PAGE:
Kentucky Convict Seeks DNA Testing in 1987 Murder
NEWPORT, Ky. -- A man who has served 26 years in prison for a 1987 murder in Kentucky will have a hearing to argue for DNA testing on evidence that he believes will clear him of the crime.
Campbell Circuit Court Judge Fred Stine on Friday scheduled arguments on May 24 in the motion by William "Ricky" Virgil, who was convicted in the death of Retha Welch. The commonwealth attorney's office asked for more time to prepare its arguments.
The Kentucky Enquirer reports that Virgil's attorney wants DNA tests done on semen and a cigarette butt recovered from the crime scene, as well as unidentified hairs and small spots found on Welch's body and clothes.
"Obviously, we don't want any more moss to grow under this case," said Linda A. Smith, Virgil's attorney and director of the Kentucky Innocence Project. "The man has already been in prison for 26 years."
Welch, a 54-year-old Christian minister and psychiatric nurse at the VA Medical Center, was found in her Newport apartment stabbed repeatedly and beaten. Virgil, who lived in Cincinnati at the time, admitted he knew Welch, but denied killing her.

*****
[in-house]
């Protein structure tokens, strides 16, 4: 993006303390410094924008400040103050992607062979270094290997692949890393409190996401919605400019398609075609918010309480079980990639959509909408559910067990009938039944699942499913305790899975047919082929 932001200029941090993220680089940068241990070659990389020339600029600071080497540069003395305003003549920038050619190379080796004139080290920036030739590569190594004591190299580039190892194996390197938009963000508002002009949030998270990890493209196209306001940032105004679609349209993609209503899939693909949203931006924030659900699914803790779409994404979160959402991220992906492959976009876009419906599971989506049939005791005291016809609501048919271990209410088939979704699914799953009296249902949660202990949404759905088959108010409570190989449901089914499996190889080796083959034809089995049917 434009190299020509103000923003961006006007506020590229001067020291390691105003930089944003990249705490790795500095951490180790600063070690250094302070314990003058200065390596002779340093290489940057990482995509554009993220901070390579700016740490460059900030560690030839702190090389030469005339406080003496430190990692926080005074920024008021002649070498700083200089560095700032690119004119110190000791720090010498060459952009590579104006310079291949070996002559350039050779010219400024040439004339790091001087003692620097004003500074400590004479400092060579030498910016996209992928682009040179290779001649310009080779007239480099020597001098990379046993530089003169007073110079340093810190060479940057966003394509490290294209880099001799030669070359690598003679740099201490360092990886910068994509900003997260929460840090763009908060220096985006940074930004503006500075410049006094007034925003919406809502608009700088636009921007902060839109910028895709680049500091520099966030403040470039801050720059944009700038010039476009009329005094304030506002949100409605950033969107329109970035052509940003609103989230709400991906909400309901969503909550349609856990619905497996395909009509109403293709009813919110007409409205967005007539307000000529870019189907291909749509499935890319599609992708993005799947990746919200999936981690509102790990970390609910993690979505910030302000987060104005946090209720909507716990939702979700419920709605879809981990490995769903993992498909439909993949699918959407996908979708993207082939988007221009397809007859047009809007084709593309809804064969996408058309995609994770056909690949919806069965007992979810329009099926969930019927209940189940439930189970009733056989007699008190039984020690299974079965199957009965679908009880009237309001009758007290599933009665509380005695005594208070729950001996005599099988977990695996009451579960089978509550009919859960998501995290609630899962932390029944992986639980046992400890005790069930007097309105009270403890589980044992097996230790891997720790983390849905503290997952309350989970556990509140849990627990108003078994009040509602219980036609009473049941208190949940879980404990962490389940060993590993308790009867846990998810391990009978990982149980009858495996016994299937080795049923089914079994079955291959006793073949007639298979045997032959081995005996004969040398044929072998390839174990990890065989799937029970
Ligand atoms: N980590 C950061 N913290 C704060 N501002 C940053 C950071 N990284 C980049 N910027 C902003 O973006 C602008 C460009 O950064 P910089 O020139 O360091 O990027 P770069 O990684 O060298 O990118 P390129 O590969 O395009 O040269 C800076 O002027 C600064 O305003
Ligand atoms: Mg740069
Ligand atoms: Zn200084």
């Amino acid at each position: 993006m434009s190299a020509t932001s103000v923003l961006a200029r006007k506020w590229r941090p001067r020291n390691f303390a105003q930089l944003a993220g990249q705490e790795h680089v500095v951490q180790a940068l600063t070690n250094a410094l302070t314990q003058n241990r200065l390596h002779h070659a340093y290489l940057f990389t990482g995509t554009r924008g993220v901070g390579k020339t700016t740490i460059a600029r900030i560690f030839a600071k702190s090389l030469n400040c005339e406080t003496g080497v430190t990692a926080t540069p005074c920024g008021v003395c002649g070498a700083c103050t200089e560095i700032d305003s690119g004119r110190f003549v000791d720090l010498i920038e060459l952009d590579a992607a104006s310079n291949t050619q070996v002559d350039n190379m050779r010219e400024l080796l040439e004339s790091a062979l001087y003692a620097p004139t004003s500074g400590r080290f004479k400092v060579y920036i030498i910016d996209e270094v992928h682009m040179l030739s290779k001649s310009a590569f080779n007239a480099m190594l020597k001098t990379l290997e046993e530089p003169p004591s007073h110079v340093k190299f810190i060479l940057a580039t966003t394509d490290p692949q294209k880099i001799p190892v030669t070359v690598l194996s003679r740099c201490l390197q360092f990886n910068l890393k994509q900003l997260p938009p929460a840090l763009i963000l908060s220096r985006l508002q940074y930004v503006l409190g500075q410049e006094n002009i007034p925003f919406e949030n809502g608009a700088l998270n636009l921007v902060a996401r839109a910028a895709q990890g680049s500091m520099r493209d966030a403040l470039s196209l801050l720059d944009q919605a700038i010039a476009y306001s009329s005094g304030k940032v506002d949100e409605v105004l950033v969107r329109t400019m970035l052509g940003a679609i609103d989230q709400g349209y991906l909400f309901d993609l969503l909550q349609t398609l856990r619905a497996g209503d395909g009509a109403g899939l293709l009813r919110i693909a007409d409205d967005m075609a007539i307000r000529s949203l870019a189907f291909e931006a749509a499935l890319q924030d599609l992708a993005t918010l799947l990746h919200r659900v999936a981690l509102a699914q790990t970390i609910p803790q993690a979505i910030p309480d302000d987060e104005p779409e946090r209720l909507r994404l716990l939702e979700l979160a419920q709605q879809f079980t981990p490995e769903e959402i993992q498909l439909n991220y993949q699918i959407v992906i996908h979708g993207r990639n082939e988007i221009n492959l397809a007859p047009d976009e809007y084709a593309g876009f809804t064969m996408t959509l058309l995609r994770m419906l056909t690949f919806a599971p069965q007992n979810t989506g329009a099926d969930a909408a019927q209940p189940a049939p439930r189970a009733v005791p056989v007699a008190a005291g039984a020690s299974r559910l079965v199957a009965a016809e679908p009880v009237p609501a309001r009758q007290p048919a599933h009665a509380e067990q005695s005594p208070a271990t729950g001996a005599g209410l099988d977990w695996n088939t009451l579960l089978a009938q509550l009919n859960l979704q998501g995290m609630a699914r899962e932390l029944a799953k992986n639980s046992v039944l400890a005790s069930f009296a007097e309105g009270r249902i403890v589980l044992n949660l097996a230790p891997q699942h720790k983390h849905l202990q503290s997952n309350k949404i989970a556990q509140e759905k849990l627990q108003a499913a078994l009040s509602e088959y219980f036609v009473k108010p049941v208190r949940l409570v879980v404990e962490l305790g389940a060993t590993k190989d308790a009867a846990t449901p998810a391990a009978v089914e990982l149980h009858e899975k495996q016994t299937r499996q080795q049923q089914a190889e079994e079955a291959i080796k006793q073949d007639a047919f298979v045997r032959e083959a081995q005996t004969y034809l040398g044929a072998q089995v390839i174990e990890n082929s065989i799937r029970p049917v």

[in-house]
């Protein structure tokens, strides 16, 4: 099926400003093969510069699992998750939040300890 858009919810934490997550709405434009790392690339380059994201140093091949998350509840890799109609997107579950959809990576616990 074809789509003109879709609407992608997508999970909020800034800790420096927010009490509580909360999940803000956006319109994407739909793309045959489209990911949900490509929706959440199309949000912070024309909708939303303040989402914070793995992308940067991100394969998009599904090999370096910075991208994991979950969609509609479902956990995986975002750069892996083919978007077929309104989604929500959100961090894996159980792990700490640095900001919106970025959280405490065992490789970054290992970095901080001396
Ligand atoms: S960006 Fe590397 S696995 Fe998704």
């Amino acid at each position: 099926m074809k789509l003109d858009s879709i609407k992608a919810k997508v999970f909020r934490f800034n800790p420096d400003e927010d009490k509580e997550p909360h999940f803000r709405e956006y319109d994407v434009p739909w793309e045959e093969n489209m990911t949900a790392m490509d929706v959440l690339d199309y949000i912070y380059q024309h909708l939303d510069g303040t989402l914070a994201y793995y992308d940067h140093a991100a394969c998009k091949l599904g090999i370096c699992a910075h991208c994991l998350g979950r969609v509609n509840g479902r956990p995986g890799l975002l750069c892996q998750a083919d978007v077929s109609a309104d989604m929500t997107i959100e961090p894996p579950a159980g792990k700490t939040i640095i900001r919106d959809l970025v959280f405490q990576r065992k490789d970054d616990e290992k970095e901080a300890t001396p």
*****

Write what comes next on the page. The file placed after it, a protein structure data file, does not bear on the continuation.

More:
Until recently, post-conviction DNA testing was only available to death row inmates in Kentucky, but the General Assembly passed a bill in March that opened the possibility for the testing for other inmates serving time for violent crimes and other serious felonies.
Smith said at the time, spots on the victim's clothes were too small for even blood typing.
"They couldn't even tell if it was human blood," she said.
Smith said that a recent ruling by the Kentucky Supreme Court in another case will boost her arguments for new DNA testing in Virgil's case. The high court ruled in favor of new DNA tests in the case of a 1992 Meade County murder.
"Protecting a dubious conviction at any cost is not in anyone's best interest, and I'm beyond stunned that the commonwealth's attorney would want to waste any more time in finding out the truth," she said.